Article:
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Now browsing: Hometown News > News > Indian River County

Student requests new conditional land use for urban gardens
Rating: 1.88 / 5 (8 votes)  
Posted: 2013 Aug 30 - 06:42

By Jessica Creagan


VERO BEACH -- Many students at age 17 have their sights set on graduation and enjoying their senior year to its fullest potential with academic honors, sports activities, trips or parties, but Will Tremml, hopes his senior year will involve a lot of dirt under his fingernails.

Will, a senior at Saint Edwards School in Vero Beach and an Eagle Scout, appeared before the Vero Beach City Council last week in response to an anonymous complaint from someone using an out-of-county phone number about a vegetable garden he and others were cultivating and harvesting in the empty lot belonging to his mother in his Central Beach neighborhood.

A city code enforcement officer explained to him that gardens in empty residential lots are not specifically permitted in the neighborhood's zone, which puts it outside of what the law allows, essentially making the garden unlawful, Will said.

Having about a month to prepare his remarks before council, Will presented them with a sample ordinance from Ithaca, N.Y., that allows for urban gardening.

Students at Cornell University in Ithaca have been a proponent of urban gardening, which is one of the reasons Ithaca has the ordinance in place, Will said.

He cited a study that demonstrated property values increase nine percent when they are within 1,000- feet of a garden, and showed large photographs contrasting his garden in full bloom to another empty lot in the same neighborhood.

The city council was supportive of Will's presentation and directed City Manager Jim O'Connor to work with the planning and zoning board to develop a conditional land use to allow gardens like Will's to be created.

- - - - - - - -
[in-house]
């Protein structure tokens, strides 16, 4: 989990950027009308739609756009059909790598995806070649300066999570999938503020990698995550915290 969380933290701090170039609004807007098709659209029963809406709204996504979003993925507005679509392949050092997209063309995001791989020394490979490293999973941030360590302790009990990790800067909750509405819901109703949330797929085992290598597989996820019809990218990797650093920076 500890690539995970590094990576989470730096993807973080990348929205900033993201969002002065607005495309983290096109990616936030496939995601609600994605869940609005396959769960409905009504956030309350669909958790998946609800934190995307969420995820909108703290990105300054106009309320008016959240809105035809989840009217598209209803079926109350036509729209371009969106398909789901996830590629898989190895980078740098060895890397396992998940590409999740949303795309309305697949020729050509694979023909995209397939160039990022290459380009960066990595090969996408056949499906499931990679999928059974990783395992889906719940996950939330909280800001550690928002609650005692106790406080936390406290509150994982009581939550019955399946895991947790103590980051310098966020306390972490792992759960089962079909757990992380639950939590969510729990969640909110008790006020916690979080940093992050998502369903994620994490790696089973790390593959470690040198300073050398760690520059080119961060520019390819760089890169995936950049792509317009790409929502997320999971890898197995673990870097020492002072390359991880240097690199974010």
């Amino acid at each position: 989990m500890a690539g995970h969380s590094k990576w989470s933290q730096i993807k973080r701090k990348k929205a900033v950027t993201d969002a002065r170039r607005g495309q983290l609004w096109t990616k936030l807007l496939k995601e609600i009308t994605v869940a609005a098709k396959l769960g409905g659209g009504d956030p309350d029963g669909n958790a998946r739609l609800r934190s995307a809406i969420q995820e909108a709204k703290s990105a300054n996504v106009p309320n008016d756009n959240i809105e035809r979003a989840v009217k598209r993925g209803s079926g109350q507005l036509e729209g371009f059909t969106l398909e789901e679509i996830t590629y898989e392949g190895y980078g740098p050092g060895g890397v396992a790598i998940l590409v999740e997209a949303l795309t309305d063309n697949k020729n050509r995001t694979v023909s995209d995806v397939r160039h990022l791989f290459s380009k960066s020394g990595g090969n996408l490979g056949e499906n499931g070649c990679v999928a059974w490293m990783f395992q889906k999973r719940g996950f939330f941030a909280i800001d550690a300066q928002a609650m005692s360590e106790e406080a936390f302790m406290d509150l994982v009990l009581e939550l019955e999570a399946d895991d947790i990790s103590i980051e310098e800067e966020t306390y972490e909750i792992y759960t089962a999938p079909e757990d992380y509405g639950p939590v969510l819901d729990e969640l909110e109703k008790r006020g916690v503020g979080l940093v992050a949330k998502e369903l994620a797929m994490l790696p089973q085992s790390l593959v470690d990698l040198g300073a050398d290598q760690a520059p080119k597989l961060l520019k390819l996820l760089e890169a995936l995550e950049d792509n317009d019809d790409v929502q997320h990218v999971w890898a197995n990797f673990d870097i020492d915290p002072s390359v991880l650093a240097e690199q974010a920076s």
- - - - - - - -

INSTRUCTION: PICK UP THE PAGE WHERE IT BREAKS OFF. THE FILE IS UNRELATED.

The neighbors in the community have not given Will or his family any indication that they are upset with the garden being near their homes, or with the activity it generates occasionally. One of the neighbors is Vice Mayor Tracy Carroll, who encouraged Will to bring his information about urban gardening to the council.

While city staff and the planning and zoning board are discussing a possible conditional land use and permitting system for urban gardens, Will is free to continue gardening, and planting season will begin in mid-September, he said.

Gardening is a hobby that Will is passionate about and has turned into a larger project to help the less fortunate in the community.

Together with other students from his school, Will has formed a community service project called Intercoastal Farms, and the fresh food that is grown in the garden is taken to local soup kitchens and homeless shelters for clients and residents to consume.

The "Intercoastal" part of the name is quite apt as the lot is located quite near to the Intercoastal Waterway.

This past harvest season, more than 75 pounds of lettuce and carrots and other fruits and vegetables were distributed to places like the Homeless Family Shelter in Vero Beach, Will said.

Since January, about 35 volunteers have put in more than 450 community service hours to make the garden a success, he said.

"Most kids really haven't been exposed to gardens, and at first, they seem to think it's like broccoli," Will said.

"They think 'Oh, that's something old people like to do,' but then they get into it and they find it's a great way to blow off some steam, it's good for their health and they come back," he said.

The garden, grown in raised beds, hasn't been all sunshine and roses, but rather a series of challenges that took planning and some elbow grease to get through, Will said.

Being located on the island, there is a lot of sand and salt to deal with and the pH levels have to be monitored for good growth to occur. Finding ways to irrigate everything was another learning experience for Will and the volunteers.

Though many of the volunteers have come from Will's fellow student population at Saint Edwards School, a new branch may soon be popping up at Vero Beach High School, Will said.

"We've had a lot of interest and people are excited about it," he said.

For more information about Intercoastal Farms, visit the Facebook group page at www.facebook.com/groups/240797866055204.

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